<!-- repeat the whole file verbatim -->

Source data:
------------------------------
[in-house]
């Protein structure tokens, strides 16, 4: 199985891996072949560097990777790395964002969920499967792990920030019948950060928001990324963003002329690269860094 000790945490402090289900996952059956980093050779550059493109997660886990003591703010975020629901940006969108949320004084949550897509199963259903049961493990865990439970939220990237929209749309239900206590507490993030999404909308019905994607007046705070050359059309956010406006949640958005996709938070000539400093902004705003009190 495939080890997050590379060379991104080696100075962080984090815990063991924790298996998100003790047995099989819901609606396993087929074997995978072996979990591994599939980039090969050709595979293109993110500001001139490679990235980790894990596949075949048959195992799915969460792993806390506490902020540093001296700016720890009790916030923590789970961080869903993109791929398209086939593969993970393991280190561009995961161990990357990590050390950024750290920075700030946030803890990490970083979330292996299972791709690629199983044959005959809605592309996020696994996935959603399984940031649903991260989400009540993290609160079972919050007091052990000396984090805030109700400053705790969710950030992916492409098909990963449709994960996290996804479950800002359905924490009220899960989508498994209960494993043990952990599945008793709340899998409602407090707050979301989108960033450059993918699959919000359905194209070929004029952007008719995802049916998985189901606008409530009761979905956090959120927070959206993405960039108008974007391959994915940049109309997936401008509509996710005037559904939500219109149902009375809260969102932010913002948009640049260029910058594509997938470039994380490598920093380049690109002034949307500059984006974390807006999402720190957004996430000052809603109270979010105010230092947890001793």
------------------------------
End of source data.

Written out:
[in-house]
């Protein structure tokens, strides 16, 4: 199985891996072949560097990777790395964002969920499967792990920030019948950060928001990324963003002329690269860094 000790945490402090289900996952059956980093050779550059493109997660886990003591703010975020629901940006969108949320004084949550897509199963259903049961493990865990439970939220990237929209749309239900206590507490993030999404909308019905994607007046705070050359059309956010406006949640958005996709938070000539400093902004705003009190 495939080890997050590379060379991104080696100075962080984090815990063991924790298996998100003790047995099989819901609606396993087929074997995978072996979990591994599939980039090969050709595979293109993110500001001139490679990235980790894990596949075949048959195992799915969460792993806390506490902020540093001296700016720890009790916030923590789970961080869903993109791929398209086939593969993970393991280190561009995961161990990357990590050390950024750290920075700030946030803890990490970083979330292996299972791709690629199983044959005959809605592309996020696994996935959603399984940031649903991260989400009540993290609160079972919050007091052990000396984090805030109700400053705790969710950030992916492409098909990963449709994960996290996804479950800002359905924490009220899960989508498994209960494993043990952990599945008793709340899998409602407090707050979301989108960033450059993918699959919000359905194209070929004029952007008719995802049916998985189901606008409530009761979905956090959120927070959206993405960039108008974007391959994915940049109309997936401008509509996710005037559904939500219109149902009375809260969102932010913002948009640049260029910058594509997938470039994380490598920093380049690109002034949307500059984006974390807006999402720190957004996430000052809603109270979010105010230092947890001793």